Houston Police Chief Art Acevedo said criminal charges will be filed "against whoever is appropriate" on his department, following a drug bust that resulted in the deaths of two suspects. Justin Sullivan/Getty Images hide caption
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Houston Police Chief Art Acevedo said criminal charges will be filed "against whoever is appropriate" on his department, following a drug bust that resulted in the deaths of two suspects.
Justin Sullivan/Getty Images
Houston Police Chief Art Acevedo says his department will stop serving "no knock" search warrants, weeks after a raid on a house left two married suspects dead and five officers injured. Acevedo also reiterated that the officer who led that raid may face criminal charges.
"The no-knock warrant's going to go away, kind of like leaded gasoline in our city," Acevedo said. He added that raids that stem from those warrants would only be used in very limited cases — and that they would not be used to nab people suspected of dealing small amounts of drugs.
"You're going to see those going away," he said.
Acevedo announced the policy shift Monday night during a town hall meeting hosted by the Greater Houston Coalition for Justice. The event gathered criminal justice officials and politicians with local activists and members of the public — who vented their anger over the deadly raid and what they called the police's overreliance on informants and searches rather than investigation.
The chief gave few new details about suspicions the lead officer in the raid may have lied about getting a tip about the target house from a confidential informant. Acevedo said the officer is still getting paid as the investigation proceeds, saying the arrangement is required legally but goes against his own opinion.
"I'm very confident that we're going to have criminal charges on one or more police officers," Acevedo said Monday.
But as the chief spoke those words, he was interrupted by shouts from the crowd, as people yelled, "All of them."
Acevedo replied that charges will be filed "against whoever is appropriate."
Dennis Tuttle, 59, and Rhogena Nicholas, 58, died in the Jan. 28 raid, which had been planned after an informant purportedly told police the couple's house was used for heroin dealing.
No heroin was found at the residence, and Acevedo and the Houston police were forced to backtrack after initially saying the two suspects had opened fire on officers as soon as they reached the door of the house in the Pecan Park neighborhood, south of downtown Houston. The official narrative changed after it emerged that the police seemed to have opened fire first — shooting the couple's dog.
Here's how member station Houston Public Media describes the revised account of the incident:
"The shootout occurred when a group of officers were serving a 'no-knock' search warrant to seize heroin at 7815 Harding Street. According to a timeline, a pitbull dog attacked them upon entering the house and an officer shot and killed the dog. Subsequently, a male suspect came from the back of the house and opened fire. An officer was hit on one of his shoulders and fell on a sofa in the living room.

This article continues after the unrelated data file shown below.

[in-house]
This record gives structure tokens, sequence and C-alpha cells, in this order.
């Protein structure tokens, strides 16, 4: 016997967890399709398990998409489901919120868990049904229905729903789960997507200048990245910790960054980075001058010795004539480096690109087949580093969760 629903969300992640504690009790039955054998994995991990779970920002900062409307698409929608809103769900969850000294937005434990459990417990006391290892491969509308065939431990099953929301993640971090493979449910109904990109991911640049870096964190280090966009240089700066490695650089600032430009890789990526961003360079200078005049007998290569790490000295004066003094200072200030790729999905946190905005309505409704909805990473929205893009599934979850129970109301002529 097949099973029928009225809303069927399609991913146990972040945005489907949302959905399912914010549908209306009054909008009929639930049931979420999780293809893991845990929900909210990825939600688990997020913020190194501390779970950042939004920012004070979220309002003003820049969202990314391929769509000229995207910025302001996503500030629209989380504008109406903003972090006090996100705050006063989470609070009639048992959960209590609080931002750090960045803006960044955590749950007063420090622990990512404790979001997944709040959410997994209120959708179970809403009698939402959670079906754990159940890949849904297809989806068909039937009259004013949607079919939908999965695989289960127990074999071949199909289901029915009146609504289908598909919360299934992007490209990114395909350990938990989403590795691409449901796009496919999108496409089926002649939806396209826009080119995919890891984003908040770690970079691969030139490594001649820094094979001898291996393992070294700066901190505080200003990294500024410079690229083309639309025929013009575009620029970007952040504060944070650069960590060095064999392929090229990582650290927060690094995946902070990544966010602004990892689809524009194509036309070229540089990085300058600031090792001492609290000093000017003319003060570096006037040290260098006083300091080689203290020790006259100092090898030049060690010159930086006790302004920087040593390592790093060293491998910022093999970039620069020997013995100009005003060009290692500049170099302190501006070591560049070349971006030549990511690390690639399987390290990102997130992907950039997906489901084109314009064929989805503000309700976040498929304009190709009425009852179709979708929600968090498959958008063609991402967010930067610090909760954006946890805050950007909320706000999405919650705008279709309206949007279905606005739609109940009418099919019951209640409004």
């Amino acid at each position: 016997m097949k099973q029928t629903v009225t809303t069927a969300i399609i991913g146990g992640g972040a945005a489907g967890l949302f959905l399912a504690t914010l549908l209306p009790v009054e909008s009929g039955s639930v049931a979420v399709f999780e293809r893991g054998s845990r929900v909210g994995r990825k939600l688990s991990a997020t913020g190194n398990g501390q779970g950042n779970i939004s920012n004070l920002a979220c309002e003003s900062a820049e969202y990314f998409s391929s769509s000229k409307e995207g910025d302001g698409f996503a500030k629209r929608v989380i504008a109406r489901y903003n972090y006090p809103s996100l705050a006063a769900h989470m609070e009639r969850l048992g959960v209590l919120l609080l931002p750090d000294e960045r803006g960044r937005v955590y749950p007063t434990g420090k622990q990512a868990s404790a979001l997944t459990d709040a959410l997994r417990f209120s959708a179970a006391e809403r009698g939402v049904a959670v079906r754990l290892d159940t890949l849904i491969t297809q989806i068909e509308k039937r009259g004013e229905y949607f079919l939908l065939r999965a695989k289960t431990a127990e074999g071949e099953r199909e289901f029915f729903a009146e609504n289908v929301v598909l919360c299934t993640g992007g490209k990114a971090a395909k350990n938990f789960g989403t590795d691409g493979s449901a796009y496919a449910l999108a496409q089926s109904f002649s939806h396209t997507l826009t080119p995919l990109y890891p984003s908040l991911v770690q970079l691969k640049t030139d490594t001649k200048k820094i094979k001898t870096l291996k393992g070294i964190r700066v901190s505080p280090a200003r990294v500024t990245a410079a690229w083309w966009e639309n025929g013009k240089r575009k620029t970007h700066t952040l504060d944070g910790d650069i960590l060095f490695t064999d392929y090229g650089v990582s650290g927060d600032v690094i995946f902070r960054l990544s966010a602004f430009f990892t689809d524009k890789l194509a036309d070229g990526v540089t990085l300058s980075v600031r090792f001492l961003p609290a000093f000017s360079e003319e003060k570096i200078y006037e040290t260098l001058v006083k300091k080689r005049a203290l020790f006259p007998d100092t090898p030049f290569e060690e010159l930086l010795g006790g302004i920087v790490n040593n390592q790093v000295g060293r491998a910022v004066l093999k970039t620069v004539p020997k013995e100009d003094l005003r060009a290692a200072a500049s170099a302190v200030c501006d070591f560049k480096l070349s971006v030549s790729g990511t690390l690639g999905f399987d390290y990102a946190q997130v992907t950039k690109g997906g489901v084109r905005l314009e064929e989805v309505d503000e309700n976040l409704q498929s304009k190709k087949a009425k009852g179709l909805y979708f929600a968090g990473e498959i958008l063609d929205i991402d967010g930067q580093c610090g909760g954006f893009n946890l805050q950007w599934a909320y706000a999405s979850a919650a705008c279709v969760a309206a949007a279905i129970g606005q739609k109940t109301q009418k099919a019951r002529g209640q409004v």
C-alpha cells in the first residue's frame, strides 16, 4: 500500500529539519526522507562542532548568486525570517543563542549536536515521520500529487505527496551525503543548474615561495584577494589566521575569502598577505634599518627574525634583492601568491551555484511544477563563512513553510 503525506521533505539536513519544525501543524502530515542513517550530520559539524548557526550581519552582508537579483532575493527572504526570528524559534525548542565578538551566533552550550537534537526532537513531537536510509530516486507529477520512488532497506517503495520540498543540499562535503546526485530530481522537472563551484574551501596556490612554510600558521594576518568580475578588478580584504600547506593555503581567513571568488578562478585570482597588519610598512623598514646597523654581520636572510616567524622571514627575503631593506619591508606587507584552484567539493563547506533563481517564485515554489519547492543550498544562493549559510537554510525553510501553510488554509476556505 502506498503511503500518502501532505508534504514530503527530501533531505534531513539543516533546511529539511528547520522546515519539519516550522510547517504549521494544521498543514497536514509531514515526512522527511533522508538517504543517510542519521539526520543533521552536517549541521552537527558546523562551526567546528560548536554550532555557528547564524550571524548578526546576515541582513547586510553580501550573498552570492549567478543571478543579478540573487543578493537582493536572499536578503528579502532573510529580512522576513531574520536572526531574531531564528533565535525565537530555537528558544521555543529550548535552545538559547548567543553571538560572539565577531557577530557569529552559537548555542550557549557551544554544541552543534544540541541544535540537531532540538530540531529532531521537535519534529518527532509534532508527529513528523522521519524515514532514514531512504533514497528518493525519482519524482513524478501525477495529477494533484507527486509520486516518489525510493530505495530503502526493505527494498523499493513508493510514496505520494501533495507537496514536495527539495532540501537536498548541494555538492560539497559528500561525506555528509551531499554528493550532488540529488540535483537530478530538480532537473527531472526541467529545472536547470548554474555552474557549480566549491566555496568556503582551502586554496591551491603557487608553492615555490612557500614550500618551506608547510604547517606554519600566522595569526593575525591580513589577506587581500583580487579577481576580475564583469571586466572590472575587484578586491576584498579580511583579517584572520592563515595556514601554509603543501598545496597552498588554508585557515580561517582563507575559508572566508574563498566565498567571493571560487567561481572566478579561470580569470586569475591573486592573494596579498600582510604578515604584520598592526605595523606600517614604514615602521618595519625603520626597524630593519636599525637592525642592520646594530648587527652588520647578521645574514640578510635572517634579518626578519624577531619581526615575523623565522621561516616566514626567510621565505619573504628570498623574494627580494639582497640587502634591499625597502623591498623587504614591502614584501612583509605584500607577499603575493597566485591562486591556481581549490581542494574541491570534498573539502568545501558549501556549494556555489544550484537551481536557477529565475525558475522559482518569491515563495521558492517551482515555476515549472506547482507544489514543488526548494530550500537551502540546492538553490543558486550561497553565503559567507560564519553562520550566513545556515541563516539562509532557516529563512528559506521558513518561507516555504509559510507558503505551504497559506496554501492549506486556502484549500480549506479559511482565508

"At that time, a female suspect went towards the fallen officer reaching over him and tried to get his gun and that's when back-up officers shot the female suspect, after which an exchange of gunfire continued. The suspects, a married couple, died in the shootout."
As The Houston Chronicle has reported, police found relatively small amounts of marijuana and cocaine at the house, which also contained several guns.
With the legality of the operation now in doubt, Acevedo said his department is required to review other cases that involved the same officers who carried out the raid.
Acevedo did not mention the names of the officers who are being considered for criminal charges. But he later mentioned "corrupt police work, if you ask me — when you lie on an affidavit to a court, that's a crime."
"There is no excuse," he said.
The conversation at Monday night's town hall grew testy at times, with members of the crowd sometimes shouting accusations against the chief and his department.
Seeking to dispel calls for his department to turn the investigation over to an outside agency, Acevedo said, "About three weeks ago, when this incident happened, we were describing our officer — now an officer who's being criminally investigated — as basically a hero."
But that changed after Houston police uncovered what it believes to be criminal misconduct by one or more of its own officers, the chief added. The Chronicle and other media outlets have identified him as Officer Gerald Goines, a 30-year police veteran.
The attorney for Goines, who was shot in the neck and face, said on Tuesday that the officer is innocent; as local TV news KPRC reports, she also said the case is at risk of being distorted by public and political pressures.
When Acevedo was asked Monday night whether he would agree to the FBI or the Texas Rangers taking over the investigation, he replied, "No."
The FBI is already involved in the case, he said, adding, "We're uncovering our crimes and we're not worried" about missing anything in the inquiry.
Acknowledging the anger and skepticism in the room, the chief said, "I promise you all, if you'll have the patience, you are going to see good come out at the end" of the police investigation into the case and a review of its policies.
The deadly raid was not captured by body cameras; in the coming weeks, Acevedo said, his officers will begin the practice of wearing them during warrant-based entries to houses and other buildings.